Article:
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ERIC Number: ED522616
Record Type: Non-Journal
Publication Date: 2010
Pages: 186
Abstractor: As Provided
Reference Count: 0
ISBN: ISBN-978-1-1241-6472-4
The Effects of Peer-Mediated Intervention in Promoting Social Skills for Children with Disabilities
Harris, Kathleen I.
ProQuest LLC, Ph.D. Dissertation, Kent State University
Peer-mediated intervention (PMI), a strategy those working in preschool inclusive environments can use, creates opportunities for peers to assume instructional roles to promote positive social behaviors for children with disabilities. The purpose of the study was threefold: first, to examine peer mediators' use of PMI during baseline and intervention; second, to examine the effects of PMI in increasing positive social behaviors and decreasing negative social behaviors of the target children; and third, to examine whether the social skills for target children improved from baseline to intervention following implementation of PMI. A multiple baseline design across participants was used to examine the effectiveness of PMI with three target children. Six children served as peer mediators and were responsible for implementing PMI strategies. Dependent variables were identified measuring child attributes essential to the social area of development (i.e., positive social behaviors) and those that were not desired or considered socially acceptable (i.e., negative social behaviors). Turn taking was selected as the essential positive social behavior for all child participants. Teacher participants trained peer mediators to administer the independent variable, peer-mediated intervention, specifically peer prompting, peer initiating, and/or giving feedback with the support of a social story during free play. Overall, results of the study indicate peer mediators implemented PMI successfully and with fidelity and little training. Target children increased positive social behaviors and decreased negative social behaviors from baseline to intervention. In addition, target children stayed the same or increased their social skills from baseline (pre) to intervention (post). Findings contribute to the literature regarding the effectiveness of PMI as an evidence-based practice for increasing positive social behaviors and decreasing negative social behaviors in the social area of development for young children in preschool inclusive settings. [The dissertation citations contained here are published with the permission of ProQuest LLC. Further reproduction is prohibited without permission. Copies of dissertations may be obtained by Telephone (800) 1-800-521-0600. Web page:]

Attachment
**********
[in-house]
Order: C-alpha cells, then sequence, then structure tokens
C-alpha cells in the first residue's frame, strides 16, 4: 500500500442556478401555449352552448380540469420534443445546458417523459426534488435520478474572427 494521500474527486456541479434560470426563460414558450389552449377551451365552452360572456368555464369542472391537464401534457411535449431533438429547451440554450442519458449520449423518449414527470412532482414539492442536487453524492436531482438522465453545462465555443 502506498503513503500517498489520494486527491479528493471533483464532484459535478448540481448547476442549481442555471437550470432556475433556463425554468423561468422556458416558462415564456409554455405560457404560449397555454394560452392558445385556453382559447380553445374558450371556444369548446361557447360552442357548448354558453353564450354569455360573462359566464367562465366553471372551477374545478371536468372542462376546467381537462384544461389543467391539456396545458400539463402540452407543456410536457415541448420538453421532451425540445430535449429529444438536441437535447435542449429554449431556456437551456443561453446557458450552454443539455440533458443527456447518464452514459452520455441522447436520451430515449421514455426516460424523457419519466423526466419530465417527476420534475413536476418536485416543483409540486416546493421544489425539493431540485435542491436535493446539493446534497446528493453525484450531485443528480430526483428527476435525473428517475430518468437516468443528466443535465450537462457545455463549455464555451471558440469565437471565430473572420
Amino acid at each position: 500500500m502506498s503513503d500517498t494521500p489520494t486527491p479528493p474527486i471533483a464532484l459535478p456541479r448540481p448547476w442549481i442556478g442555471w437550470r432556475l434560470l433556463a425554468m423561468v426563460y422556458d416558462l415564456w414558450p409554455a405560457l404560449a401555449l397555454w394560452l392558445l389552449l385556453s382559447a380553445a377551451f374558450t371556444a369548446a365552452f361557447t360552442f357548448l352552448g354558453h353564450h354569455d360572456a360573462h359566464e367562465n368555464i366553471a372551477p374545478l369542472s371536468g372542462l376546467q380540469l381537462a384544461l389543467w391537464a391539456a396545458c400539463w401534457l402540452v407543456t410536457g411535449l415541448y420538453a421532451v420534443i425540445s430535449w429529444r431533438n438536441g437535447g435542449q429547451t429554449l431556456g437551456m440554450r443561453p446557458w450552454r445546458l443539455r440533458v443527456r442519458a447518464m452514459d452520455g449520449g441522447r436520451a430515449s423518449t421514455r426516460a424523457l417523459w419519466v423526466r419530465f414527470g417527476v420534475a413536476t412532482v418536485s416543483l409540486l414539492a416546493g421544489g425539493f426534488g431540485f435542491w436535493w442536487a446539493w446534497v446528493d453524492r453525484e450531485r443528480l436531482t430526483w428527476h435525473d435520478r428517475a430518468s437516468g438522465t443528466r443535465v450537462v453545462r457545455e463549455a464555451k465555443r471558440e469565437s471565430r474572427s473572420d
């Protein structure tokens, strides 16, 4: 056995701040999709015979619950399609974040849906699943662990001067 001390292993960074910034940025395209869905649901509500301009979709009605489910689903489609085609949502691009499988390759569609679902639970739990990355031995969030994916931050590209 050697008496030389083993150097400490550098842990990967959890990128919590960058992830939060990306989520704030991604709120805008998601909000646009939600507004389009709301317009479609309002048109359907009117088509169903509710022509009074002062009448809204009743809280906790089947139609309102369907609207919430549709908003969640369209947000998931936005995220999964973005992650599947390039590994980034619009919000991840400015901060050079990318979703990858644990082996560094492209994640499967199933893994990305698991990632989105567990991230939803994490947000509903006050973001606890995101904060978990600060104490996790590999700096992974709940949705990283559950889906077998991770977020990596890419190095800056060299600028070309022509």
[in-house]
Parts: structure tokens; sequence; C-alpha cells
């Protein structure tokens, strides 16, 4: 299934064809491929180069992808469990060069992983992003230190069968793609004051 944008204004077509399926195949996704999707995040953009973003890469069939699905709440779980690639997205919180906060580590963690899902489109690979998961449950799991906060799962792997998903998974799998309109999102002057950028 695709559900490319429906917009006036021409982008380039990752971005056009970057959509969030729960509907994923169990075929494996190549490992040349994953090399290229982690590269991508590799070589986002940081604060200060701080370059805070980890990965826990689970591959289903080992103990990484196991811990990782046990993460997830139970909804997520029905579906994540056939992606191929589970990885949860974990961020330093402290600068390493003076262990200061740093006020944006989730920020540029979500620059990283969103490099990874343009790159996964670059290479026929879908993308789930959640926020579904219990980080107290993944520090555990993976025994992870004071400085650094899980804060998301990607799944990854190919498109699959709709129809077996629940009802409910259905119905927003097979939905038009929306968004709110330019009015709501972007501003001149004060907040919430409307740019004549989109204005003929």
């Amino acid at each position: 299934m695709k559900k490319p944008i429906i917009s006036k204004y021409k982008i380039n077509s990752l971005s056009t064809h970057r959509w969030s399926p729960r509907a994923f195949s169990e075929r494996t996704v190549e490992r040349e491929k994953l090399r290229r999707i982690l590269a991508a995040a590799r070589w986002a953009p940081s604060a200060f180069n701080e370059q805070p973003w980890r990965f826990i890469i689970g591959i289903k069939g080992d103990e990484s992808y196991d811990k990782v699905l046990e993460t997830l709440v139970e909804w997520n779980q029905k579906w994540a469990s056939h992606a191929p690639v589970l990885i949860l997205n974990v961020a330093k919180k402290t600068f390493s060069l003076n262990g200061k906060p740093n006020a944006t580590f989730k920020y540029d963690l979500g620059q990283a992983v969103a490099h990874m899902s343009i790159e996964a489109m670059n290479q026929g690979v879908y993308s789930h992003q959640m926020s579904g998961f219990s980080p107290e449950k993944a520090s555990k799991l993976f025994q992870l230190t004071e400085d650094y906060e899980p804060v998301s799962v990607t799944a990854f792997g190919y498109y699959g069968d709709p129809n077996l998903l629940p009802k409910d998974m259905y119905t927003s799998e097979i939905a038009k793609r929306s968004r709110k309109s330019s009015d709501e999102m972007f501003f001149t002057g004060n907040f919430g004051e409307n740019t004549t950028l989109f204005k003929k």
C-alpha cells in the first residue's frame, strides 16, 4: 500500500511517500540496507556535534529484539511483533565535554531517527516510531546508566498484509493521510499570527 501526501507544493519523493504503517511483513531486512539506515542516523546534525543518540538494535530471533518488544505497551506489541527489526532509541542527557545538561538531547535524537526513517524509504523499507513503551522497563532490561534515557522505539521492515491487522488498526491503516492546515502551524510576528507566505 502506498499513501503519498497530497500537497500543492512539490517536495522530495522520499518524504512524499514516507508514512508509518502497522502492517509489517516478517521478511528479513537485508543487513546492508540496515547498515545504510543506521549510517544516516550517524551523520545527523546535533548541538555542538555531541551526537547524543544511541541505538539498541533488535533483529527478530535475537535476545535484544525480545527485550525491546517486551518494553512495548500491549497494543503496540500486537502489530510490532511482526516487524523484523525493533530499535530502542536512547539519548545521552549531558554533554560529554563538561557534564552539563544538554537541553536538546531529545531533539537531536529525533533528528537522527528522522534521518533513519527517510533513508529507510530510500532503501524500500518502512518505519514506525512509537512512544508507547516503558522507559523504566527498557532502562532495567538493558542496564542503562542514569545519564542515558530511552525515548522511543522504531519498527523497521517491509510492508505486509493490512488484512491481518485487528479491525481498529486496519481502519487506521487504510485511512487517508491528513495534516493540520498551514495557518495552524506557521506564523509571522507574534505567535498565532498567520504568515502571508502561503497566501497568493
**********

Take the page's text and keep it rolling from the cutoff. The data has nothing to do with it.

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Publication Type: Dissertations/Theses - Doctoral Dissertations
Education Level: Preschool Education
Audience: N/A
Language: English
Sponsor: N/A
Authoring Institution: N/A